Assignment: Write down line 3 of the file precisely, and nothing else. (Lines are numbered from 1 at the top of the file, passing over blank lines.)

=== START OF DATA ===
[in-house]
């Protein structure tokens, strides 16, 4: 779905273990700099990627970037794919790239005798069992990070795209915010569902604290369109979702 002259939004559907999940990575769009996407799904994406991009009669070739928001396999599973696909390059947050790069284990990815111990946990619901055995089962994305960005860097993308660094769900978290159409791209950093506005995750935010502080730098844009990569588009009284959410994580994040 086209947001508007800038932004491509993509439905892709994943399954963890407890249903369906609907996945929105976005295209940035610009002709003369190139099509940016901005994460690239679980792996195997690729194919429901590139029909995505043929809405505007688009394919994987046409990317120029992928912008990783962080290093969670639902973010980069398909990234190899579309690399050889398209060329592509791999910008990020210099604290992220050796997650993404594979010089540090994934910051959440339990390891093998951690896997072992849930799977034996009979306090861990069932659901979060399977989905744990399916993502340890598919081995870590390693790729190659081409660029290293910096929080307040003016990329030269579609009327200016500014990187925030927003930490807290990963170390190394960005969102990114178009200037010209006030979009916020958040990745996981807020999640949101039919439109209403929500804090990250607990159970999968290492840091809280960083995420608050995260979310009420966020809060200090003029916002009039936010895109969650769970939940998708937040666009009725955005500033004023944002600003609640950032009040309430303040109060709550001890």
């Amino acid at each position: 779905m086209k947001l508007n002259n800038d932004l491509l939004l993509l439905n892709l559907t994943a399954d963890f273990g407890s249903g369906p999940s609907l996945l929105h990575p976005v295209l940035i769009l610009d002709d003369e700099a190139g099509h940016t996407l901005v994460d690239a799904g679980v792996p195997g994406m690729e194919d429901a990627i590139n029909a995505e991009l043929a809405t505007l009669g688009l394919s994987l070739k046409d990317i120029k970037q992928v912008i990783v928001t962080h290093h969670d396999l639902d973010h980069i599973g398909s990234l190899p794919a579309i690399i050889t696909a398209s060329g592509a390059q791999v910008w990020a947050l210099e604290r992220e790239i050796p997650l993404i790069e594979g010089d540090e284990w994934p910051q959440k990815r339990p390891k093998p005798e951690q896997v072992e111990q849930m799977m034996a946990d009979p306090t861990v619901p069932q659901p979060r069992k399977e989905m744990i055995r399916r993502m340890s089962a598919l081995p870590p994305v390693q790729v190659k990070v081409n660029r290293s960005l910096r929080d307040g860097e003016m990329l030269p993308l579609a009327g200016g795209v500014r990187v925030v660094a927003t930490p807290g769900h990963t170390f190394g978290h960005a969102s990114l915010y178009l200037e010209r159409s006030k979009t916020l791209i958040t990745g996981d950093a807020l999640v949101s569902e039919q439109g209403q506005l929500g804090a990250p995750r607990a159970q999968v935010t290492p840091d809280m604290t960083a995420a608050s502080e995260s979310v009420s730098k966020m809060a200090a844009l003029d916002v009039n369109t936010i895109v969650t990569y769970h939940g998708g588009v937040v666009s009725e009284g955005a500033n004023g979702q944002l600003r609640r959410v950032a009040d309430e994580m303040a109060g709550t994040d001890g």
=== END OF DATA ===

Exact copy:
């Amino acid at each position: 779905m086209k947001l508007n002259n800038d932004l491509l939004l993509l439905n892709l559907t994943a399954d963890f273990g407890s249903g369906p999940s609907l996945l929105h990575p976005v295209l940035i769009l610009d002709d003369e700099a190139g099509h940016t996407l901005v994460d690239a799904g679980v792996p195997g994406m690729e194919d429901a990627i590139n029909a995505e991009l043929a809405t505007l009669g688009l394919s994987l070739k046409d990317i120029k970037q992928v912008i990783v928001t962080h290093h969670d396999l639902d973010h980069i599973g398909s990234l190899p794919a579309i690399i050889t696909a398209s060329g592509a390059q791999v910008w990020a947050l210099e604290r992220e790239i050796p997650l993404i790069e594979g010089d540090e284990w994934p910051q959440k990815r339990p390891k093998p005798e951690q896997v072992e111990q849930m799977m034996a946990d009979p306090t861990v619901p069932q659901p979060r069992k399977e989905m744990i055995r399916r993502m340890s089962a598919l081995p870590p994305v390693q790729v190659k990070v081409n660029r290293s960005l910096r929080d307040g860097e003016m990329l030269p993308l579609a009327g200016g795209v500014r990187v925030v660094a927003t930490p807290g769900h990963t170390f190394g978290h960005a969102s990114l915010y178009l200037e010209r159409s006030k979009t916020l791209i958040t990745g996981d950093a807020l999640v949101s569902e039919q439109g209403q506005l929500g804090a990250p995750r607990a159970q999968v935010t290492p840091d809280m604290t960083a995420a608050s502080e995260s979310v009420s730098k966020m809060a200090a844009l003029d916002v009039n369109t936010i895109v969650t990569y769970h939940g998708g588009v937040v666009s009725e009284g955005a500033n004023g979702q944002l600003r609640r959410v950032a009040d309430e994580m303040a109060g709550t994040d001890g």